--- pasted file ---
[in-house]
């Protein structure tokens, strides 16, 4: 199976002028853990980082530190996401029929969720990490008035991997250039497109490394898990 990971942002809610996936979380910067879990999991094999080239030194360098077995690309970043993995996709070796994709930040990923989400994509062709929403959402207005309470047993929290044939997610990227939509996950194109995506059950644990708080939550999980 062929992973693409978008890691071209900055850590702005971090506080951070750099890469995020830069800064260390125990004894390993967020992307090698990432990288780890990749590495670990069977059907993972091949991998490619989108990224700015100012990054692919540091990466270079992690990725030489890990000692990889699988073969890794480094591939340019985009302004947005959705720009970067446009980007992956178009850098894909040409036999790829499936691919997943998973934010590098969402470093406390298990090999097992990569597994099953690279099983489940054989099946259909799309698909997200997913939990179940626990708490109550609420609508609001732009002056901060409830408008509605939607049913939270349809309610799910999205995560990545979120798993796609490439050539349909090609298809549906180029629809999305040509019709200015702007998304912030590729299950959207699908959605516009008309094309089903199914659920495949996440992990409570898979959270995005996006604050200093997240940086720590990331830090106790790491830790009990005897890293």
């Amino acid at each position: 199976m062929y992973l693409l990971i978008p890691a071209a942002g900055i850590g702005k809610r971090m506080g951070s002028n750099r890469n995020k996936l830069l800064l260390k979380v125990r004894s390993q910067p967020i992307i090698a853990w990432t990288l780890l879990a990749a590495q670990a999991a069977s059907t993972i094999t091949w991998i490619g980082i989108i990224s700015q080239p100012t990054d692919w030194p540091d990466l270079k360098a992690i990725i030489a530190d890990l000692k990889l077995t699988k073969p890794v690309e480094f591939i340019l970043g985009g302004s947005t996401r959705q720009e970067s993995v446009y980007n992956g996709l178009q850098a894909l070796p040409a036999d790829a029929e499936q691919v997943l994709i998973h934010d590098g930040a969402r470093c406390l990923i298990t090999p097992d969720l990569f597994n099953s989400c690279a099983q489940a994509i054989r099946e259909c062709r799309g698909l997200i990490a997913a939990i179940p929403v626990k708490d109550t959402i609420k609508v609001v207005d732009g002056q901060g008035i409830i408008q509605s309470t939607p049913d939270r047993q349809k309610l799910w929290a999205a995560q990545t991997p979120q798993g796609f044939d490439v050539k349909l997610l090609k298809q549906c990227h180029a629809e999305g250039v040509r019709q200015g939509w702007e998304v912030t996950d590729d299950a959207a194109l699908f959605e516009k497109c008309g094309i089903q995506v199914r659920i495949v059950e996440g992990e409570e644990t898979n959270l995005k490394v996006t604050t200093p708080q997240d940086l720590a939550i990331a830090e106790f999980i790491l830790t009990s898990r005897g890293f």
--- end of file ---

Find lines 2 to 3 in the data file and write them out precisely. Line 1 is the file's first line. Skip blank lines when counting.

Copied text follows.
């Protein structure tokens, strides 16, 4: 199976002028853990980082530190996401029929969720990490008035991997250039497109490394898990 990971942002809610996936979380910067879990999991094999080239030194360098077995690309970043993995996709070796994709930040990923989400994509062709929403959402207005309470047993929290044939997610990227939509996950194109995506059950644990708080939550999980 062929992973693409978008890691071209900055850590702005971090506080951070750099890469995020830069800064260390125990004894390993967020992307090698990432990288780890990749590495670990069977059907993972091949991998490619989108990224700015100012990054692919540091990466270079992690990725030489890990000692990889699988073969890794480094591939340019985009302004947005959705720009970067446009980007992956178009850098894909040409036999790829499936691919997943998973934010590098969402470093406390298990090999097992990569597994099953690279099983489940054989099946259909799309698909997200997913939990179940626990708490109550609420609508609001732009002056901060409830408008509605939607049913939270349809309610799910999205995560990545979120798993796609490439050539349909090609298809549906180029629809999305040509019709200015702007998304912030590729299950959207699908959605516009008309094309089903199914659920495949996440992990409570898979959270995005996006604050200093997240940086720590990331830090106790790491830790009990005897890293």
């Amino acid at each position: 199976m062929y992973l693409l990971i978008p890691a071209a942002g900055i850590g702005k809610r971090m506080g951070s002028n750099r890469n995020k996936l830069l800064l260390k979380v125990r004894s390993q910067p967020i992307i090698a853990w990432t990288l780890l879990a990749a590495q670990a999991a069977s059907t993972i094999t091949w991998i490619g980082i989108i990224s700015q080239p100012t990054d692919w030194p540091d990466l270079k360098a992690i990725i030489a530190d890990l000692k990889l077995t699988k073969p890794v690309e480094f591939i340019l970043g985009g302004s947005t996401r959705q720009e970067s993995v446009y980007n992956g996709l178009q850098a894909l070796p040409a036999d790829a029929e499936q691919v997943l994709i998973h934010d590098g930040a969402r470093c406390l990923i298990t090999p097992d969720l990569f597994n099953s989400c690279a099983q489940a994509i054989r099946e259909c062709r799309g698909l997200i990490a997913a939990i179940p929403v626990k708490d109550t959402i609420k609508v609001v207005d732009g002056q901060g008035i409830i408008q509605s309470t939607p049913d939270r047993q349809k309610l799910w929290a999205a995560q990545t991997p979120q798993g796609f044939d490439v050539k349909l997610l090609k298809q549906c990227h180029a629809e999305g250039v040509r019709q200015g939509w702007e998304v912030t996950d590729d299950a959207a194109l699908f959605e516009k497109c008309g094309i089903q995506v199914r659920i495949v059950e996440g992990e409570e644990t898979n959270l995005k490394v996006t604050t200093p708080q997240d940086l720590a939550i990331a830090e106790f999980i790491l830790t009990s898990r005897g890293f």